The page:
The second installment of our weekly Top 5 L&J links from around the Web.
As covered here last week, St. Anthony of Padua in Camden sponsored the nation’s only MLK Day of Community Organizing on Monday. I sat in on a couple of meetings, in which student groups talked to Camden board of education member Sean Brown and Camden County freeholder Louis Cappelli, Jr. The students described challenges facing their neighborhoods and asked the leaders to take action.
Powerful passage: “It’s not easy being a pastor in Camden,” [Fr. Jud] Weiksnar said. “But when you’ve got a group of kids like this, it helps you keep the hope alive.”
Not worth trying to sum up here. It’s extremely good.
Powerful passage: We should not be disheartened or bitter if many of our fellow citizens do not heed us at this moment, nor should we pull back on our efforts to join hands with others to improve the lot of suffering people in need just because they don’t fully agree with us on everything. The truth will win out and we have to believe that a nation whose collective heart can break and grieve for babies slaughtered in Newtown has the capacity and God’s grace to one day grieve for the babies killed in the womb.
A neat interview with Bishop Dennis Sullivan of Camden, who talks a lot about his experience ministering with people living in material poverty.
Powerful passage: [Bishop Sullivan] said he subscribes to the Second Vatican Council’s vision of the Catholic Church as a “people of God,” with no exalted status for the hierarchy. As bishop he often took the subway to conduct confirmations (68 last year), sometimes shocking pastors who “wanted to know where my car and driver were.”At his Camden news conference 12 days ago, Sullivan declared the diocese would “do everything we can” to help the people of Camden “give up the violence, give up the guns” that led to 67 homicides last year.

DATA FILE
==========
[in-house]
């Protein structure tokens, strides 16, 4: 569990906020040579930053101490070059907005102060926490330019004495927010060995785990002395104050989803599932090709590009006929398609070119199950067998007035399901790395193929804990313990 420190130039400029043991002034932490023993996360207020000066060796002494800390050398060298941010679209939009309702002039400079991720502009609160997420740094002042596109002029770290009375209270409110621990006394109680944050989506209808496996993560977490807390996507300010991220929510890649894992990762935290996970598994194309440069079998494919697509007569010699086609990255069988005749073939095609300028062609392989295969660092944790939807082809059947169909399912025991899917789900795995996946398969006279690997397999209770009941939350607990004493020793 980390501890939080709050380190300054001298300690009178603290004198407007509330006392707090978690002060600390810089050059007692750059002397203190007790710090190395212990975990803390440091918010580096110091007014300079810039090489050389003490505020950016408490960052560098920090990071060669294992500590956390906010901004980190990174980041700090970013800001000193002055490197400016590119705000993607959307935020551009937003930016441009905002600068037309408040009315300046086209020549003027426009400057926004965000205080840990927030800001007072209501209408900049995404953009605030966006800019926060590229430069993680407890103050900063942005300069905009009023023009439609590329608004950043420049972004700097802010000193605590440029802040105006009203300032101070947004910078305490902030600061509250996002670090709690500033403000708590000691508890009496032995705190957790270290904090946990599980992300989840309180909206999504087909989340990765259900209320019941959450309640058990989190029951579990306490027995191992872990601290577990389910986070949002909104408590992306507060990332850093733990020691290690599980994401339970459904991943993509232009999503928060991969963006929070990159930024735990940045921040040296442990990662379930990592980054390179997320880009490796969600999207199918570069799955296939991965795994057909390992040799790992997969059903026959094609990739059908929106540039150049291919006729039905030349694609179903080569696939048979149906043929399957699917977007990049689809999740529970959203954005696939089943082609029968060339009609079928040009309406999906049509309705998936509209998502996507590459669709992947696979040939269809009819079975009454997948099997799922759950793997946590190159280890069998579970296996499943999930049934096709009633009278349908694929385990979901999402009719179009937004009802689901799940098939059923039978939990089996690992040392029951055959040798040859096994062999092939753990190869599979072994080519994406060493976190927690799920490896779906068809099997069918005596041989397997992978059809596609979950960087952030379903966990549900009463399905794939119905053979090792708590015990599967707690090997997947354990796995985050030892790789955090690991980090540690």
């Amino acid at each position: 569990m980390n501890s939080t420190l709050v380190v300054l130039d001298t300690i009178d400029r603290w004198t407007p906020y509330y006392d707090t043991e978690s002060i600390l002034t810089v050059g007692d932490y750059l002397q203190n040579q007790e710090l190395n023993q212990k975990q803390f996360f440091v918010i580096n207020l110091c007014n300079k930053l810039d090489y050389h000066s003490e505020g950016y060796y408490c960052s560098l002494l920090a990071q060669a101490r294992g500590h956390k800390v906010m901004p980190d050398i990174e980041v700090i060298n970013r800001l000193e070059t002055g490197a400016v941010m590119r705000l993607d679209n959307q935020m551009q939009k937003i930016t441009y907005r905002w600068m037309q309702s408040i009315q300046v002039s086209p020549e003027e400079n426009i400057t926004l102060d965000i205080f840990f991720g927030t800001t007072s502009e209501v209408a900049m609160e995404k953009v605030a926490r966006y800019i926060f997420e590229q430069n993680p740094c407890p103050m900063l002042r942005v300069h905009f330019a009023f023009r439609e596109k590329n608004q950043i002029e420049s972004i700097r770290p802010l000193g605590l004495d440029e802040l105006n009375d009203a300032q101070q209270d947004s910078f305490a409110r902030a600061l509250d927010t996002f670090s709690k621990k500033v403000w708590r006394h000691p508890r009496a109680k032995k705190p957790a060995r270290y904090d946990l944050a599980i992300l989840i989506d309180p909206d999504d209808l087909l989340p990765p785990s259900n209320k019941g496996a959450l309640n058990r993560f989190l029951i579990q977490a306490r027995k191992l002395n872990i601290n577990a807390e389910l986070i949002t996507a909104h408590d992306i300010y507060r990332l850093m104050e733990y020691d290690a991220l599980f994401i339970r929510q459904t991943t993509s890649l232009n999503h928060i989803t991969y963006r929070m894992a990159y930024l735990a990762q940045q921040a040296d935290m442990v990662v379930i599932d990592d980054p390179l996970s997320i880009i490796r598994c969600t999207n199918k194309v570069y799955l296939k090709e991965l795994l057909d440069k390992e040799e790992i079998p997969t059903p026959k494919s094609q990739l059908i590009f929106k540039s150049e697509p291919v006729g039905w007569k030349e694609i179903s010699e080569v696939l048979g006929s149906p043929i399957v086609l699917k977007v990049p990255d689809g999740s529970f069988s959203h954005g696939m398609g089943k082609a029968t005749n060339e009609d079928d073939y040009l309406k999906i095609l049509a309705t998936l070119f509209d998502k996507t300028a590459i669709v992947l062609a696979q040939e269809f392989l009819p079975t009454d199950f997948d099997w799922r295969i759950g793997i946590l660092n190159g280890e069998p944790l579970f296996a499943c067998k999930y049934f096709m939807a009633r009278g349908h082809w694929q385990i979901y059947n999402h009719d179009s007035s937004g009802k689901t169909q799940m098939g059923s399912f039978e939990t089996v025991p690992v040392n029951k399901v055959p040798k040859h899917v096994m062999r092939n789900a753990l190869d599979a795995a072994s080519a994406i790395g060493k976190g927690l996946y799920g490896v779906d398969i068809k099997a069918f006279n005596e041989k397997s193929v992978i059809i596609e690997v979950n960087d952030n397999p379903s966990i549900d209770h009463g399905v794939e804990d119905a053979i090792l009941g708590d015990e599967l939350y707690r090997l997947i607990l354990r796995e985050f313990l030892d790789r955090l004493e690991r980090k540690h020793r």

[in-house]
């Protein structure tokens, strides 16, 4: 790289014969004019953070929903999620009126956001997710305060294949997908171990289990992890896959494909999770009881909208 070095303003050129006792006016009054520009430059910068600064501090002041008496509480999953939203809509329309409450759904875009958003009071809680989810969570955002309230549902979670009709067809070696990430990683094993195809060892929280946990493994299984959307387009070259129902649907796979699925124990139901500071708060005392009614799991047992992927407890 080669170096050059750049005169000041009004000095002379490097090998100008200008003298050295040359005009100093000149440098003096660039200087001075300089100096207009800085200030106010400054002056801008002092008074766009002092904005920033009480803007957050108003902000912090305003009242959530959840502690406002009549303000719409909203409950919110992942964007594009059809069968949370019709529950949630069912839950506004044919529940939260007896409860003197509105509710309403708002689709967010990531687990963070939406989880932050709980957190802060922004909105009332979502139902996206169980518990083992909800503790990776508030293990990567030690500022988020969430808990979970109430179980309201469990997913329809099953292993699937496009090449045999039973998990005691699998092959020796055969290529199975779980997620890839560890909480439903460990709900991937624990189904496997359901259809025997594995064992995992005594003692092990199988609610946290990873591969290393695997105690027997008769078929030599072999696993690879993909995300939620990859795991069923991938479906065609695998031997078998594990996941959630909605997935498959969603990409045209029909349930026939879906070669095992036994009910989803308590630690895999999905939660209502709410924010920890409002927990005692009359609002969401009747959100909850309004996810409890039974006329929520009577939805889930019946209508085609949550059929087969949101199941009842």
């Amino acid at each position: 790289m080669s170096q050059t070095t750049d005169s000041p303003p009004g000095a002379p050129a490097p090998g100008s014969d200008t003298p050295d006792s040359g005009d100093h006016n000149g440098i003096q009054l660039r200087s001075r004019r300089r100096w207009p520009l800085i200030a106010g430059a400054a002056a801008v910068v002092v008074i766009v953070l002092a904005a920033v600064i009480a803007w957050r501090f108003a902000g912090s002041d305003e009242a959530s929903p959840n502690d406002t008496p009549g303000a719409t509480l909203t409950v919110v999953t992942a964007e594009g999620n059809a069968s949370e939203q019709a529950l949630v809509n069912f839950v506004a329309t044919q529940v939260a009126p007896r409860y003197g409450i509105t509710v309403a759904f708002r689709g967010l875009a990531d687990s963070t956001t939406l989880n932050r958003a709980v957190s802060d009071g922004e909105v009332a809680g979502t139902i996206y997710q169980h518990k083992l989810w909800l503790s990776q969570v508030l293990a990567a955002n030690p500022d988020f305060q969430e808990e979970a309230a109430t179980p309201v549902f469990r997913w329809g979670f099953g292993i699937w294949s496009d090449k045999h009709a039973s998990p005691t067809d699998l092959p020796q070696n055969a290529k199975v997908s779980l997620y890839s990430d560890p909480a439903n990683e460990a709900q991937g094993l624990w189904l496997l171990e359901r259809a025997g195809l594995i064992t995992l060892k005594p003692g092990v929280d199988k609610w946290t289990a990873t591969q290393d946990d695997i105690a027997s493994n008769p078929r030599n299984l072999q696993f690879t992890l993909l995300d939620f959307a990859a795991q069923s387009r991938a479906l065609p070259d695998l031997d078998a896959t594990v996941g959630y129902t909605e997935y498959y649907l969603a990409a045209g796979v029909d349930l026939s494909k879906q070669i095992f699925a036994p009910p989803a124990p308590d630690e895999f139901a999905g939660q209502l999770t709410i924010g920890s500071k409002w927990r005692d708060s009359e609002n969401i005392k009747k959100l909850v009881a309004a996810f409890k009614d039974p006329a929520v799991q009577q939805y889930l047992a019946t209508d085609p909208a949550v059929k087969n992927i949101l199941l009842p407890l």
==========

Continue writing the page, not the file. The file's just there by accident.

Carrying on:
An art exhibit called “Visions of Camden” at Rutgers features the work of Br. Mickey McGrath, OSFS.
Powerful passage: While [McGrath’s] religious paintings are large canvases reflecting biblical narratives, the small acrylic cityscapes on display at Rutgers-Camden were literally ripped from his sketchbook — perforated edges torn from the book binding can still be seen.
“They’re more than a diversion. I don’t see them differently from the religious stuff,” said McGrath. “When I’m painting them, I get caught up in the same contemplative, peaceful moment as I do whether it’s an icon of a Madonna. It’s all good.”
Powerful passage: Every feminist knows that in any just society, girls and women are well-educated and work in the economy. The questions, then, are whether education and child-rearing are compatible with the goals of education and work, and whether abortion favorably affects a woman’s educational and professional outcomes. Pro-choice feminists hold that if women and men are to have equal educational and professional opportunities, then women need to have abortion on demand so they can stay in school and keep their jobs and future opportunities.
A better feminism would help women value who they really are—persons able to contribute great good to the world not only through their education and work but also through childbearing. This feminism would advocate educational and professional accommodations for pregnant women.